The evidence was taken down, and then my commitment to the county gaol was made out. I was placed in a cart, between two constables, and driven off. On my arrival I was put into a cell, and my money returned to me, but the ring was detained, that it might be advertised. At last, I was freed from the manacles, and when the prison dress was brought to me to put on, in lieu of my own clothes, I requested leave from the gaoler to wash myself, which was granted; and, strange to say, so unaccustomed had I been to such a state of filth, that I felt a degree of happiness, as I returned from the pump in the prison-yard, and I put on the prison dress almost with pleasure; for degrading as it was, at all events, it was new and clean. I then returned to my cell and was left to my meditations.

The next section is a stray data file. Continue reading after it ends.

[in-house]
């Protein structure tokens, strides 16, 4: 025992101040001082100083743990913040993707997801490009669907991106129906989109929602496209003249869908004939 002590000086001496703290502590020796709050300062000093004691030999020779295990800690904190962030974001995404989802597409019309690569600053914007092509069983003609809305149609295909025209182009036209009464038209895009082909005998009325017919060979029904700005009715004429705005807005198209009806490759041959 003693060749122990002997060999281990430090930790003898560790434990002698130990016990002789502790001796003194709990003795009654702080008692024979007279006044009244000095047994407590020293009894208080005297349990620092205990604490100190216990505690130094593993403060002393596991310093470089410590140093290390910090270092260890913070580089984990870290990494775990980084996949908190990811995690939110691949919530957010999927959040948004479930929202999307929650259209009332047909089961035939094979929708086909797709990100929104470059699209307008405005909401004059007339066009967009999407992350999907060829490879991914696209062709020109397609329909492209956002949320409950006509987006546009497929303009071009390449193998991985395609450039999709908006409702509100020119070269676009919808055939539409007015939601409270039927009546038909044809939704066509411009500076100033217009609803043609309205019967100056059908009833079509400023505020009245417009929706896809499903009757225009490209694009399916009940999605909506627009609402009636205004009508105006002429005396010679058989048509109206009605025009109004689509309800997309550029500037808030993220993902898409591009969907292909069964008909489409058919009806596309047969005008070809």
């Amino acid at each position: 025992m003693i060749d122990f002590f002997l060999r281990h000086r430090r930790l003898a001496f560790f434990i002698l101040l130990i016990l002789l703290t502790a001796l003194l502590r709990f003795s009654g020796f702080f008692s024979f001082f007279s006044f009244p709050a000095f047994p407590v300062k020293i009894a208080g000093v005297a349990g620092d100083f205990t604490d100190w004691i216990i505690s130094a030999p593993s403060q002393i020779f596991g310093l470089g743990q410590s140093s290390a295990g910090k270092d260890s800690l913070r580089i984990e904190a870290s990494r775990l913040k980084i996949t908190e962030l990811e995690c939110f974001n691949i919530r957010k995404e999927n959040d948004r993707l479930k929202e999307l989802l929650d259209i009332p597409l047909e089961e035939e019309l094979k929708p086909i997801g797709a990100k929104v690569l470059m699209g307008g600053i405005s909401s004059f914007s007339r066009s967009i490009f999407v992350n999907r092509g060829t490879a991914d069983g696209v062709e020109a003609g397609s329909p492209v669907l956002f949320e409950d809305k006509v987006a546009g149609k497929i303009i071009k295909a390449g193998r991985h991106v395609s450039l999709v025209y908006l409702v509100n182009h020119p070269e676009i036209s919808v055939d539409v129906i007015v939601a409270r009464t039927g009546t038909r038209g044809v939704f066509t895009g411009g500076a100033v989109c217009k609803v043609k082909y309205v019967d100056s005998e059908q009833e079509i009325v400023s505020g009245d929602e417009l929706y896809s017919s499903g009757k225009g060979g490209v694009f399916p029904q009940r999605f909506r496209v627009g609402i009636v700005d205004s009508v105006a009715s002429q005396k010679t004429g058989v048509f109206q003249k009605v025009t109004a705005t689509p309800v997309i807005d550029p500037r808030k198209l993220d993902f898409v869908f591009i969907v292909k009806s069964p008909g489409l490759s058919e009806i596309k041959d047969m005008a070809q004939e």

Now that my examination and committal were over, I became much more composed, and was able to reflect coolly. I perceived the great danger of my situation—how strong the evidence was against me—and how little chance I had of escape. As for sending to Lord Windermear, Mr Masterton, or those who formerly were acquainted with me, my pride forbade it—I would sooner have perished on the scaffold. Besides, their evidence as to my former situation in life, although it would perhaps satisfactorily account for my possession of the money and the ring, and for my disposing of my portmanteau—all strong presumptive evidence against me—would not destroy the evidence brought forward as to the robbery, which appeared to be so very conclusive to the bench of magistrates. My only chance appeared to be in the footpad, who had not escaped, acknowledging that I was not his accomplice, and I felt how much I was interested in his recovery, as well as in his candour. The assizes I knew were near at hand, and I anxiously awaited the return of the gaoler, to make a few inquiries. At night he looked through the small square cut out of the top of the door of the cell, for it was his duty to go his rounds and ascertain if all his prisoners were safe. I then asked him if I might be allowed to make a few purchases, such as pens, ink, and paper, &c. As I was not committed to prison in punishment, but on suspicion, this was not denied, although it would have been to those who were condemned to imprisonment and hard labour for their offences; and he volunteered to procure them for me the next morning. I then wished him a good-night, and threw myself on my mattress. Worn out with fatigue and distress of mind, I slept soundly, without dreaming, until daylight the next morning. As I awoke, and my scattered senses were returning, I had a confused idea that there was something which weighed heavily on my mind, which sleep had banished from my memory. “What is it?” thought I; and as I opened my eyes, so did I remember that I, Japhet Newland, who but two nights before was pressing the down of luxury in the same habitation as Lady de Clare and her lovely child, was now on a mattress in the cell of a prison, under a charge which threatened me with an ignominious death. I rose, and sat on the bed, for I had not thrown off my clothes. My first thoughts were directed to Timothy. Should I write to him? No, no! why should I make him miserable?